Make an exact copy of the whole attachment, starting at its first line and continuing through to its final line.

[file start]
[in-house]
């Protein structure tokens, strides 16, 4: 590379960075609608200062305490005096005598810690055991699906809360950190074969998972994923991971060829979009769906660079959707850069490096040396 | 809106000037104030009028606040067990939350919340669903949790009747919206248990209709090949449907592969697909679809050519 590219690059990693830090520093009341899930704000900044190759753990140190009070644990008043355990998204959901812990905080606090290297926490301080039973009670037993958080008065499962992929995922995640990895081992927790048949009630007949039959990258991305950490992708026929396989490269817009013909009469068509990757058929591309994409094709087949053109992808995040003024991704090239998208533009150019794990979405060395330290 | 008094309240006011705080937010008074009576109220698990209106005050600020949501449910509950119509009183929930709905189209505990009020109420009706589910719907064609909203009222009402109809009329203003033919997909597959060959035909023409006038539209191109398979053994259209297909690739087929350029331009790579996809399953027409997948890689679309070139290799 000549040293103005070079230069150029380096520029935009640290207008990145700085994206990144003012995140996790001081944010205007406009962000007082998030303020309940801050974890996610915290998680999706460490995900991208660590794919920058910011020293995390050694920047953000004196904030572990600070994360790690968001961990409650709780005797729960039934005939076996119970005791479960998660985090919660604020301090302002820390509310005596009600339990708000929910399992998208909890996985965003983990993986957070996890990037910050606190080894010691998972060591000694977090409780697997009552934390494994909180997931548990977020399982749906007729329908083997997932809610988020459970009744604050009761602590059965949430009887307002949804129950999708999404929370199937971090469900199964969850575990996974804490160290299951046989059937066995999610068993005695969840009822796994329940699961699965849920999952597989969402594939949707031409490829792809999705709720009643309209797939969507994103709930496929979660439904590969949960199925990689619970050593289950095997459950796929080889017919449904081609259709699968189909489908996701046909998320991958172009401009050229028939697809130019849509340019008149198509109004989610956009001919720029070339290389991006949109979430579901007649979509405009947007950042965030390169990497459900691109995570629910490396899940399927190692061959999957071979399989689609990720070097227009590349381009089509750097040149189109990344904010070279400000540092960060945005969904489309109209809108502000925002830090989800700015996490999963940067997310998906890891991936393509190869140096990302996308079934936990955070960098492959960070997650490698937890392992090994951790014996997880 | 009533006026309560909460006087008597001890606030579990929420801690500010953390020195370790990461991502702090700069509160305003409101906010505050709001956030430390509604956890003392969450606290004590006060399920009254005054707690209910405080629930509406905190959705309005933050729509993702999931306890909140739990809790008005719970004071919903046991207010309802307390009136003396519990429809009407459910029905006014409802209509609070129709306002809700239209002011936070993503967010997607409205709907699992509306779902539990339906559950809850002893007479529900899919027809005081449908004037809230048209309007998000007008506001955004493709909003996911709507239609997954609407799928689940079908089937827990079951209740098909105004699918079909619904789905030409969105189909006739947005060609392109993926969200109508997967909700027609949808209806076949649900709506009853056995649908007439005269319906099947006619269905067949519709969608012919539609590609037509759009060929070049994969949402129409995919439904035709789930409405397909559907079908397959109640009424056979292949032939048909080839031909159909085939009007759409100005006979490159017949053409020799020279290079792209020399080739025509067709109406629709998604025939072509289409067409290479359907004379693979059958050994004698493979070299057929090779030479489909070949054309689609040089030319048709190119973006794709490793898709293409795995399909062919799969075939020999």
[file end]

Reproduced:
[in-house]
């Protein structure tokens, strides 16, 4: 590379960075609608200062305490005096005598810690055991699906809360950190074969998972994923991971060829979009769906660079959707850069490096040396 | 809106000037104030009028606040067990939350919340669903949790009747919206248990209709090949449907592969697909679809050519 590219690059990693830090520093009341899930704000900044190759753990140190009070644990008043355990998204959901812990905080606090290297926490301080039973009670037993958080008065499962992929995922995640990895081992927790048949009630007949039959990258991305950490992708026929396989490269817009013909009469068509990757058929591309994409094709087949053109992808995040003024991704090239998208533009150019794990979405060395330290 | 008094309240006011705080937010008074009576109220698990209106005050600020949501449910509950119509009183929930709905189209505990009020109420009706589910719907064609909203009222009402109809009329203003033919997909597959060959035909023409006038539209191109398979053994259209297909690739087929350029331009790579996809399953027409997948890689679309070139290799 000549040293103005070079230069150029380096520029935009640290207008990145700085994206990144003012995140996790001081944010205007406009962000007082998030303020309940801050974890996610915290998680999706460490995900991208660590794919920058910011020293995390050694920047953000004196904030572990600070994360790690968001961990409650709780005797729960039934005939076996119970005791479960998660985090919660604020301090302002820390509310005596009600339990708000929910399992998208909890996985965003983990993986957070996890990037910050606190080894010691998972060591000694977090409780697997009552934390494994909180997931548990977020399982749906007729329908083997997932809610988020459970009744604050009761602590059965949430009887307002949804129950999708999404929370199937971090469900199964969850575990996974804490160290299951046989059937066995999610068993005695969840009822796994329940699961699965849920999952597989969402594939949707031409490829792809999705709720009643309209797939969507994103709930496929979660439904590969949960199925990689619970050593289950095997459950796929080889017919449904081609259709699968189909489908996701046909998320991958172009401009050229028939697809130019849509340019008149198509109004989610956009001919720029070339290389991006949109979430579901007649979509405009947007950042965030390169990497459900691109995570629910490396899940399927190692061959999957071979399989689609990720070097227009590349381009089509750097040149189109990344904010070279400000540092960060945005969904489309109209809108502000925002830090989800700015996490999963940067997310998906890891991936393509190869140096990302996308079934936990955070960098492959960070997650490698937890392992090994951790014996997880 | 009533006026309560909460006087008597001890606030579990929420801690500010953390020195370790990461991502702090700069509160305003409101906010505050709001956030430390509604956890003392969450606290004590006060399920009254005054707690209910405080629930509406905190959705309005933050729509993702999931306890909140739990809790008005719970004071919903046991207010309802307390009136003396519990429809009407459910029905006014409802209509609070129709306002809700239209002011936070993503967010997607409205709907699992509306779902539990339906559950809850002893007479529900899919027809005081449908004037809230048209309007998000007008506001955004493709909003996911709507239609997954609407799928689940079908089937827990079951209740098909105004699918079909619904789905030409969105189909006739947005060609392109993926969200109508997967909700027609949808209806076949649900709506009853056995649908007439005269319906099947006619269905067949519709969608012919539609590609037509759009060929070049994969949402129409995919439904035709789930409405397909559907079908397959109640009424056979292949032939048909080839031909159909085939009007759409100005006979490159017949053409020799020279290079792209020399080739025509067709109406629709998604025939072509289409067409290479359907004379693979059958050994004698493979070299057929090779030479489909070949054309689609040089030319048709190119973006794709490793898709293409795995399909062919799969075939020999």